Unfortunately for Man City fans, Saturday’s Champions League final, which City lost to its billionaire-superclub archrival, Chelsea, 1-0, was the second kind of match. Before the game, I told a friend that I was excited to find out, at long last, who Guardiola thought his starters were—the joke being that City’s rotation policy is so extreme, and their talent advantage generally so immense, that Pep might not field his true A team until the very last game of the season. Then the team sheet came out, Man City Twitter melted down, and I realized that my joke hadn’t gone far enough. City’s ability to stockpile stars at every position, an ability almost unique in club soccer, means that they don’t have a clear A team. Man City’s identity as a team isn’t one identity; it’s shifting, provisional, an amorphous clutter of possible identities from which Pep assembles a fresh vision every week. For much of the season in the English Premier League, which City won easily, their defense was regarded as the backbone of the squad. They’d smother you with Dias and John Stones and eke out airless wins. But City can also be a high-flying, fast-scoring attack machine; seemingly no one posts as many 4-2 or 5-1 scores as they do. They’re a quantum uncertainty that can play Gabriel Jesus and Sergio Agüero off the bench.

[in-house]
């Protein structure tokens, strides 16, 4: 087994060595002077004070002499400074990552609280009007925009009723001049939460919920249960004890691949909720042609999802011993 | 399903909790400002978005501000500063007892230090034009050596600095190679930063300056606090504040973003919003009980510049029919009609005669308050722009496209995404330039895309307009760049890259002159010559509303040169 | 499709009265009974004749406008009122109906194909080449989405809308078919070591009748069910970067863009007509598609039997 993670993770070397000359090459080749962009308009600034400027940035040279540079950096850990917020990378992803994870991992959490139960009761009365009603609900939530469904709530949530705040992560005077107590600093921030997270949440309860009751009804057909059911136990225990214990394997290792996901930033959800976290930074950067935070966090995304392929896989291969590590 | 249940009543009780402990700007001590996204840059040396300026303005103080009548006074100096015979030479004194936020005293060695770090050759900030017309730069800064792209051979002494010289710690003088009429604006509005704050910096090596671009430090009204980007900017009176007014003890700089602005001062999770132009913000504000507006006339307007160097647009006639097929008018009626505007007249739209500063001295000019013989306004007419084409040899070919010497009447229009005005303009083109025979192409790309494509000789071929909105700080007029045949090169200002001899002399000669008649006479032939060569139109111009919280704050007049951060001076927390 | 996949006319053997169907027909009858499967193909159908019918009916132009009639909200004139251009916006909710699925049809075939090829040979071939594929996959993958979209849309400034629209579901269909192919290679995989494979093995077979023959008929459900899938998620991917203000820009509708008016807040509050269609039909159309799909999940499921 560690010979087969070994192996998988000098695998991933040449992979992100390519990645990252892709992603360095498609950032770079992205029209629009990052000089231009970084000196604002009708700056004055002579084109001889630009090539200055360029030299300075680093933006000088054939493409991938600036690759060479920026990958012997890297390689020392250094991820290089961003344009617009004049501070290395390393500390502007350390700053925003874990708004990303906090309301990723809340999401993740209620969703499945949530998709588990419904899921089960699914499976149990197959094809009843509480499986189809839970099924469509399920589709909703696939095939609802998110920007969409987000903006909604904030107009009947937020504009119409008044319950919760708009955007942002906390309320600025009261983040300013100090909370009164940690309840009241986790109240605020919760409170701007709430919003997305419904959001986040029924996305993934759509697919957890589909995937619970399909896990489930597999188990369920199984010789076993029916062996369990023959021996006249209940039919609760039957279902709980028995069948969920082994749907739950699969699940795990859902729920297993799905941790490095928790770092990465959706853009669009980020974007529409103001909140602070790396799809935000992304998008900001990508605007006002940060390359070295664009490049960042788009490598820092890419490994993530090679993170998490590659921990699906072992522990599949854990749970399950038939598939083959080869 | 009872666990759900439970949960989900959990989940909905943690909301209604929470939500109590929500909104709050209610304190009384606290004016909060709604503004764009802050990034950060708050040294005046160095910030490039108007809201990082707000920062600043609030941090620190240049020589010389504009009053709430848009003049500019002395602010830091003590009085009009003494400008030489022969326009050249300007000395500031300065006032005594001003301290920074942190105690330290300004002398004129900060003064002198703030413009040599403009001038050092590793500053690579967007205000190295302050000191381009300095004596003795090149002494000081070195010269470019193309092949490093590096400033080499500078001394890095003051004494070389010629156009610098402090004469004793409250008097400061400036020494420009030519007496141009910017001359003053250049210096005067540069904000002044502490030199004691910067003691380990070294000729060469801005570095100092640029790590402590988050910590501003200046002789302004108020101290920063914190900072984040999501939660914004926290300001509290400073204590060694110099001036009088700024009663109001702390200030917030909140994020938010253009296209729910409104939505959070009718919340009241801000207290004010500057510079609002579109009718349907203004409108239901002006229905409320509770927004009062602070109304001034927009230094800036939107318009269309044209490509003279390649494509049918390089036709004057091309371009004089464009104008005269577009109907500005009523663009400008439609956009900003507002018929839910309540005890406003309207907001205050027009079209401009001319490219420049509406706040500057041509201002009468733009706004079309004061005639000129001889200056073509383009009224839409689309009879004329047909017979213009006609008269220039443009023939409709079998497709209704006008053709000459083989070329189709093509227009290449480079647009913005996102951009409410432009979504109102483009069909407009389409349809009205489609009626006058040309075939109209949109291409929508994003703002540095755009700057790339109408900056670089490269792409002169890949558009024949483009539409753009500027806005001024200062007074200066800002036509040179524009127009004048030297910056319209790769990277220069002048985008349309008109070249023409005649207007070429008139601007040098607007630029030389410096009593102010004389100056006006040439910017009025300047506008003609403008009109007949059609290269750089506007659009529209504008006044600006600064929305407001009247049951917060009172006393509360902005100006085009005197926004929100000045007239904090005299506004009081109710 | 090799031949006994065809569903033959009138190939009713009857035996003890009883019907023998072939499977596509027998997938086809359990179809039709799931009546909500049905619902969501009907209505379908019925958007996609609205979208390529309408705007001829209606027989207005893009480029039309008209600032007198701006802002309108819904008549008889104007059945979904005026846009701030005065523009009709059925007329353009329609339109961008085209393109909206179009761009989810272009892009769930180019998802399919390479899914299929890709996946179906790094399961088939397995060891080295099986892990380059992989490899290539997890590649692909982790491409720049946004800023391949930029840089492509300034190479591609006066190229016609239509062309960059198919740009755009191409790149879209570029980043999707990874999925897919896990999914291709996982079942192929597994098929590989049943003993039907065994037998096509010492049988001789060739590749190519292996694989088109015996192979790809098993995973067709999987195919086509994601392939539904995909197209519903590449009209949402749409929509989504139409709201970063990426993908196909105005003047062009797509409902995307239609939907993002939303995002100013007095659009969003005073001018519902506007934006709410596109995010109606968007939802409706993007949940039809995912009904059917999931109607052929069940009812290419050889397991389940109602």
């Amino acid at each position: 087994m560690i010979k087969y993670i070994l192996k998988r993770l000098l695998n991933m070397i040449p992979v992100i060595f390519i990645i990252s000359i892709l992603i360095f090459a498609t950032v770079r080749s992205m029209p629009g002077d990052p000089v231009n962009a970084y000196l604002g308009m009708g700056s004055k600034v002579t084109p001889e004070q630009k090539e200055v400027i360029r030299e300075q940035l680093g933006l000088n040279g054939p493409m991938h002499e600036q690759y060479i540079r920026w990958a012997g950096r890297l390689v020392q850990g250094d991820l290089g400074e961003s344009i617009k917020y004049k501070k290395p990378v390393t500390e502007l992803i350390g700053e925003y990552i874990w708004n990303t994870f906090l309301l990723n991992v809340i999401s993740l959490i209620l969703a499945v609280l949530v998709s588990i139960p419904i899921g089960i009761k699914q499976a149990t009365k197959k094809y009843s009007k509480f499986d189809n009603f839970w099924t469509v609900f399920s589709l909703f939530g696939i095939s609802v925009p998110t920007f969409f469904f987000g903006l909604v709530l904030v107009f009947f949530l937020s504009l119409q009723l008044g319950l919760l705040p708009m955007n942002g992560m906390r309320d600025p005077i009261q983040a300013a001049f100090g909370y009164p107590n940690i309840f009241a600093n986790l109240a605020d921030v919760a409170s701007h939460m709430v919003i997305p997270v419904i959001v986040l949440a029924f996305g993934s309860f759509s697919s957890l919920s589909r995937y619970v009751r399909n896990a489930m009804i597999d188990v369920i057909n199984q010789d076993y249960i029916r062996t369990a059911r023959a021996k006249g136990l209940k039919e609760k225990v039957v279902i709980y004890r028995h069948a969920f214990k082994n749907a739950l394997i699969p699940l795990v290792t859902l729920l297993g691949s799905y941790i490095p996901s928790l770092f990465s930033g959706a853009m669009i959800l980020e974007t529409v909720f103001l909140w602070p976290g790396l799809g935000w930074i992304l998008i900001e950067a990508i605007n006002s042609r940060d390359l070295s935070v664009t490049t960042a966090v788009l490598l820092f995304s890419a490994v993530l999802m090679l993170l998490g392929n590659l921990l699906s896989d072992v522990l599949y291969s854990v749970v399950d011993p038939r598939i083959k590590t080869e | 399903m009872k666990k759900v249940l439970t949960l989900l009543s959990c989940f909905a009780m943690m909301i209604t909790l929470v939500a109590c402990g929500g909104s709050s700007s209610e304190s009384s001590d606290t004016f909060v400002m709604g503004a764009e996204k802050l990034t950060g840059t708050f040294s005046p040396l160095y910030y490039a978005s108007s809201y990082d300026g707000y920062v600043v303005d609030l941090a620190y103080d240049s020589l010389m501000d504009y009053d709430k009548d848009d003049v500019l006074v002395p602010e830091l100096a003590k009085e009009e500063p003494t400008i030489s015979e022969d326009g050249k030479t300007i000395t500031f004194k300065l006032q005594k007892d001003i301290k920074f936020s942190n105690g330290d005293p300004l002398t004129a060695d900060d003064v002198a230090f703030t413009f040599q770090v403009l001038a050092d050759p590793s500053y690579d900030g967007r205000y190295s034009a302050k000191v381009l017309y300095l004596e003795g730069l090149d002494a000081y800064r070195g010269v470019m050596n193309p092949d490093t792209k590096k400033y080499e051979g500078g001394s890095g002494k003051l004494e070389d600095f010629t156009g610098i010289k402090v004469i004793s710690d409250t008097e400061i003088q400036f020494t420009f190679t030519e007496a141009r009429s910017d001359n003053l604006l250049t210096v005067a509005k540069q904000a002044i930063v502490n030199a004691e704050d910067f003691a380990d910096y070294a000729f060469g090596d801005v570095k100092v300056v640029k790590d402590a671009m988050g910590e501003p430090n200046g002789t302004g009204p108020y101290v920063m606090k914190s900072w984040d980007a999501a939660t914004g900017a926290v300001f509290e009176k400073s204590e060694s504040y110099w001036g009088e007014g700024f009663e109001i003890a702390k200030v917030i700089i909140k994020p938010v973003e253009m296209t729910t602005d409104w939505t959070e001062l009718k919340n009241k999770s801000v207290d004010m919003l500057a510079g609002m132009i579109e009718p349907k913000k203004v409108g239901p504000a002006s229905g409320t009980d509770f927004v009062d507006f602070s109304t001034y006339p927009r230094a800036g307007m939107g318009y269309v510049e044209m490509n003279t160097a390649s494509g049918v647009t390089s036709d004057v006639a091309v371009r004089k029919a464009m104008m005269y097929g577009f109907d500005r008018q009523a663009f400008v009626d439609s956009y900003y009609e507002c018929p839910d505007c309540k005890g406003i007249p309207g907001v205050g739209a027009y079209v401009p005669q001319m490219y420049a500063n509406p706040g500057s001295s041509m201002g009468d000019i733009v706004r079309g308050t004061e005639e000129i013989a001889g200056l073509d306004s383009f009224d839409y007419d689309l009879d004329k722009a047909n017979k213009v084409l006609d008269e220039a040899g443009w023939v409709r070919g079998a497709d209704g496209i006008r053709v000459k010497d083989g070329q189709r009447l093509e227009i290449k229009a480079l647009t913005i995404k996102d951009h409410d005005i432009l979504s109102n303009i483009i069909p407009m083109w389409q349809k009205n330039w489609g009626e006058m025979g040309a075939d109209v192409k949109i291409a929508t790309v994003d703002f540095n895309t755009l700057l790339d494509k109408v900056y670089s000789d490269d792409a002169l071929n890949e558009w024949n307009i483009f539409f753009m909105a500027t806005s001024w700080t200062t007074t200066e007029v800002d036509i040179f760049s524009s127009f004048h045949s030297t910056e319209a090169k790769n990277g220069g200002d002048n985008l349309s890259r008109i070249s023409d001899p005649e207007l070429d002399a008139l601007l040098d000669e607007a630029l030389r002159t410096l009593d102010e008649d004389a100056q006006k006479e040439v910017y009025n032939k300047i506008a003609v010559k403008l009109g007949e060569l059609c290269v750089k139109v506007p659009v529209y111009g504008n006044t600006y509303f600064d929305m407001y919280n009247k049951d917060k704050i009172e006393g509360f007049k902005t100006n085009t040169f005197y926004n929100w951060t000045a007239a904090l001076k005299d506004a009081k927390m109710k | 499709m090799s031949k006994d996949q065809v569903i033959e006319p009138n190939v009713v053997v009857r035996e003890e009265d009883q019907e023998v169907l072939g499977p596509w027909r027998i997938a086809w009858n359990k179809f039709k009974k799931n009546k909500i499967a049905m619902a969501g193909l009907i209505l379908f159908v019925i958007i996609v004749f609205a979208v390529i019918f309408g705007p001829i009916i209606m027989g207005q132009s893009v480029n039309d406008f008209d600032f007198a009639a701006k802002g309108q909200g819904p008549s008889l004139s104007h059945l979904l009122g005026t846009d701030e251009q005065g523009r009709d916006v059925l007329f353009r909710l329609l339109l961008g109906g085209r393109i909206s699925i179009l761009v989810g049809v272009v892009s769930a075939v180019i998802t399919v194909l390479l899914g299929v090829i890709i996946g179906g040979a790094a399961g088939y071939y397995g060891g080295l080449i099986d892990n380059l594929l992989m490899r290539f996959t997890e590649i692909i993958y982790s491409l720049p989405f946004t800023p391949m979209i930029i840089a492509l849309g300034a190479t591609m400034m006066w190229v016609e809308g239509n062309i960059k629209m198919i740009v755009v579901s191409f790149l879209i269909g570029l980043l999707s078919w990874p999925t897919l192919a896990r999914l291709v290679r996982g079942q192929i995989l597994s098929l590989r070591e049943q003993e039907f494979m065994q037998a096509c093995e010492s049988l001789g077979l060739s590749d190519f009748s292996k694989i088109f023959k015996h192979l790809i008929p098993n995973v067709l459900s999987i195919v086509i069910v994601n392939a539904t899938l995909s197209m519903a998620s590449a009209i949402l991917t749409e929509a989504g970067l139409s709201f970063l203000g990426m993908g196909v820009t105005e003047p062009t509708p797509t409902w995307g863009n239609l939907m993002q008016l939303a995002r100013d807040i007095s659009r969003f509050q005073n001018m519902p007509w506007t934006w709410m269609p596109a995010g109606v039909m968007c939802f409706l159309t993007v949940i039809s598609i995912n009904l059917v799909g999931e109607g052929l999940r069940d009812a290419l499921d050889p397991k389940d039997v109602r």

The thing about Saturday’s team sheet that made fans freak out before the match was that Guardiola, to the surprise of more or less everyone on earth, elected not to play Fernandinho or Rodri, defensive-minded midfielders who could have helped protect City’s backline. Instead, Guardiola fielded a wildly attacking team, including not only De Bruyne, Mahrez, Phil Foden, and Bernardo Silva, but also Raheem Sterling, a phenomenally talented star who’s had a poor season and who’s recently looked like he’d struggle to put the ball through an open garage door. (By comparison, the relatively unheralded Ilkay Gündogan was arguably the best player in the Premier League for much of this calendar year; this is what I mean about City being, in some ways, post-identity.)